While 2012 might not be a banner year for Big Oil profits, it wasn’t a bad one either. With just BP left to announce 2012 earnings, Big Oil earned well over $100 billion in profits last year, while the companies benefit from continued taxpayer subsidies. Average gas prices also hit a record high last year, showing how a drilling boom may help oil companies’ profit margins, but not consumers’ wallets.
ExxonMobil — now the most valuable company in the world, passing Apple — earned $45 billion profit in 2012, a 9 percent jump over 2011. Meanwhile, Chevron earned $26.2 billion for the year. In the final three months of the year, the companies earned $9.95 billion and $7.2 billion respectively.
Here are the highlights of how Exxon and Chevron spend their earnings:
Exxon received $600 million annual tax breaks. In 2011, Exxon paid just 13 percent in taxes. The company paid no taxes to the U.S. federal government in 2009, despite 45.2 billion record profits. It paid $15 billion in taxes, but none in federal income tax.
Exxon’s oil production was down 6 percent from 2011.
In fourth quarter, Exxon bought back $5.3 billion of its stock, which enriches the largest shareholders and executives of the company.
Exxon’s federal campaign contributions totaled $2.77 million for the 2012 cycle, sending 89 percent to Republicans.
The company spent $12.97 million lobbying in 2012 to protect low tax rates and block pollution controls and safeguards for public health.
Exxon is moving ahead with a project to develop the tar sands in Canada.
In October, Chevron made the single-largest corporate donation in history. Chevron dropped $2.5 million with the Congressional Leadership Fund super PAC to elect House Republicans.
The bulk of Chevron’s federal contributions came from the super PAC donation, for a total of $3.87 million for the 2012 cycle. 85 percent went to Republicans.
Chevron spent $9.55 million lobbying Congress in 2012, according to the Center for Responsive Politics.
Chevron paid 19 percent U.S. taxes last year (half of the top corporate tax rate of 35 percent), and received an estimated $700 million in annual tax breaks last year.
Chevron was fined $1 million for a refinery fire that sent 15,000 Richmond, California residents to the hospital. Though the company faces $10 million in medical expenses, Chevron earns it back in a couple of hours.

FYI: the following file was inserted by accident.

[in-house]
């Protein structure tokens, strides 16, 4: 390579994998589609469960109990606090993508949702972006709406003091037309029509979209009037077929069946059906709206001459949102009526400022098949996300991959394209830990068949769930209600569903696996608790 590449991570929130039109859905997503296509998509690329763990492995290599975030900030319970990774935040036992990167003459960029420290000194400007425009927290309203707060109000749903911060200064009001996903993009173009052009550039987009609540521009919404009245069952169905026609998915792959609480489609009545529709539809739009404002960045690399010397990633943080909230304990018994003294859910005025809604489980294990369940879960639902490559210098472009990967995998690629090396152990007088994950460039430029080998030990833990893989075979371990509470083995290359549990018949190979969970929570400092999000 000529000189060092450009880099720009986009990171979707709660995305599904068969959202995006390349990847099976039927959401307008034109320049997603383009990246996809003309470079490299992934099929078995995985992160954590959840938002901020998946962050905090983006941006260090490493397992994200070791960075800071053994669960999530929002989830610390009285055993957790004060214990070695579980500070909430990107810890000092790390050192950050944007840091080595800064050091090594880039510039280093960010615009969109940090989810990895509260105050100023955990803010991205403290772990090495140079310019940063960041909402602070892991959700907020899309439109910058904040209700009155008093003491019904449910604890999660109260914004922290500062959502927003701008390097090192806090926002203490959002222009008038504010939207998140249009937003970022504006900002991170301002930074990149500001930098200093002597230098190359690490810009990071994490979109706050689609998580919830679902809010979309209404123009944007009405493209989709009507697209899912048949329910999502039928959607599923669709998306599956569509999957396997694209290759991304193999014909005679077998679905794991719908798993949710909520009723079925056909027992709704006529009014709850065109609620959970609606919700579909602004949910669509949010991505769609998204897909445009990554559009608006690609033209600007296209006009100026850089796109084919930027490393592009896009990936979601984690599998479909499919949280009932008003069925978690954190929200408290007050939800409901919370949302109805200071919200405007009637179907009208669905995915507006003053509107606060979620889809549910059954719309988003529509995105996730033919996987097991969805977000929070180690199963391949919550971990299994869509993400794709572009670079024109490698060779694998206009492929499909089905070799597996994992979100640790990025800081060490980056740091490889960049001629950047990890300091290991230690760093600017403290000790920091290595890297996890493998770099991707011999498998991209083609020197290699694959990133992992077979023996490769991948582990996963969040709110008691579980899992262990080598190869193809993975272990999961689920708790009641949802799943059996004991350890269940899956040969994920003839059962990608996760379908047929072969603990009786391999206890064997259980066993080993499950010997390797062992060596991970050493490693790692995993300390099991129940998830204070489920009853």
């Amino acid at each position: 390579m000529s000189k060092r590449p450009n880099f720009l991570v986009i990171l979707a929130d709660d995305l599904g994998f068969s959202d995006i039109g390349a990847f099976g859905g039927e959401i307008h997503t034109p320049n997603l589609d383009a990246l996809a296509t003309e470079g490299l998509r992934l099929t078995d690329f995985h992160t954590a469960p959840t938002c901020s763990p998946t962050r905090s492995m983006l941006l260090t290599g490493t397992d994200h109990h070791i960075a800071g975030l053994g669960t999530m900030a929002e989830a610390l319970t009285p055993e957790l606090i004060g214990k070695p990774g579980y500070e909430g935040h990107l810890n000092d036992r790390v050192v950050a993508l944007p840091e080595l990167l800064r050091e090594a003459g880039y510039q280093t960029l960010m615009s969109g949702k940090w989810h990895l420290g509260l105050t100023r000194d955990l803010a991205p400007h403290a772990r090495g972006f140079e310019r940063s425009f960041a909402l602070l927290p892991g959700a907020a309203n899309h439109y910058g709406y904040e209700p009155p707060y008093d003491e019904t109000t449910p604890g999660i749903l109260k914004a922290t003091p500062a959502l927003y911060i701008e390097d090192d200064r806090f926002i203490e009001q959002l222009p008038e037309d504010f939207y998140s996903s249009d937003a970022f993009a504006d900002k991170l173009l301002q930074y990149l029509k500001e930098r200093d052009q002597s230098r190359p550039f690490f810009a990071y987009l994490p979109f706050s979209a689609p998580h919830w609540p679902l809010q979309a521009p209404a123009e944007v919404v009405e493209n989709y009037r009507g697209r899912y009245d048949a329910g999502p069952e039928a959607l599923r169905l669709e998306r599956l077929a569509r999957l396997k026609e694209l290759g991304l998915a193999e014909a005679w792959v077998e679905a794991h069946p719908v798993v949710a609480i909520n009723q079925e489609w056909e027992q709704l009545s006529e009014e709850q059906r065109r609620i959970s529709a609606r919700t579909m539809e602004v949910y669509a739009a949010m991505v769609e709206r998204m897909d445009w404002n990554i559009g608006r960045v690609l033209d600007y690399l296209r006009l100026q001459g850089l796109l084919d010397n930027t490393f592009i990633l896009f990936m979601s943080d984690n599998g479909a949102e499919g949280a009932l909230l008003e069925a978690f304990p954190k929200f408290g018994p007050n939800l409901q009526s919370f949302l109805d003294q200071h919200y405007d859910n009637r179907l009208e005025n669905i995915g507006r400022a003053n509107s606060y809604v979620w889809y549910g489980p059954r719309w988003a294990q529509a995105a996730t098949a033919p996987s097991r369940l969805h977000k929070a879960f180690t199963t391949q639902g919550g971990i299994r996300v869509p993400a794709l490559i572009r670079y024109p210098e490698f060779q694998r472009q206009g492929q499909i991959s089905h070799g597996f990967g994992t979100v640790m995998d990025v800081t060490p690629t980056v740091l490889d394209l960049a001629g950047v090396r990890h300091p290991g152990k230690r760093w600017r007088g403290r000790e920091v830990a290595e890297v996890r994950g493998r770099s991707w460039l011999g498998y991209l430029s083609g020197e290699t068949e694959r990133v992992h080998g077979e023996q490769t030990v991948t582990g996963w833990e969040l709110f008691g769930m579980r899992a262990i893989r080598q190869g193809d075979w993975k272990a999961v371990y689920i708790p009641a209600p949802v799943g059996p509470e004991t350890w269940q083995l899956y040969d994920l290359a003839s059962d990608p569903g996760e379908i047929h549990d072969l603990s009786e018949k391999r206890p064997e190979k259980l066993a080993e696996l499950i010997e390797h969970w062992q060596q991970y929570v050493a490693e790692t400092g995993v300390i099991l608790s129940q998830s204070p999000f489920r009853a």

With Royal Dutch Shell and ConocoPhillips reporting $35 billion in combined profit in 2012, BP is the last company left to announce its profits for the year.
Exxon Mobil one of the most irresponsible/corrupt companies in the world has now reached the pinnacle of the corporate world
Exxon overtakes Apple as biggest public company in the world
Apple lost its position as the biggest public company in the world on Friday, amid growing concerns that its extraordinary growth trajectory of recent years is coming to an end.
A 2012 article in The Daily Telegraph says that ExxonMobil has “grown into one of the planet’s most hated corporations, able to determine American foreign policy and the fate of entire nations”. In terms of its environmental record, ExxonMobil increasingly drills in terrains leased to them by dictatorships, such as those in Chad and Equatorial Guinea. Lee Raymond, the corporation’s chief executive until 2005, was “notoriously sceptical about climate change and disliked government interference at any level”. The company was widely criticized for its slow response to cleaning its 1989 Valdez oil spill in Alaska.
ExxonMobil has been a contributor to environmental causes (the company donated $6.6 million to environmental and social groups in 2007 Its environmental record has been a target of critics from outside organizations such as the environmental lobby group Greenpeace as well as some institutional investors who disagree with its stance on global warming. The Political Economy Research Institute ranks ExxonMobil sixth among corporations emitting airborne pollutants in the United States. The ranking is based on the quantity (15.5 million pounds in 2005) and toxicity of the emissions. In 2005, ExxonMobil had committed less than 1% of their profits towards researching alternative energy, less than other leading oil companies.
Main article: Exxon Valdez oil spill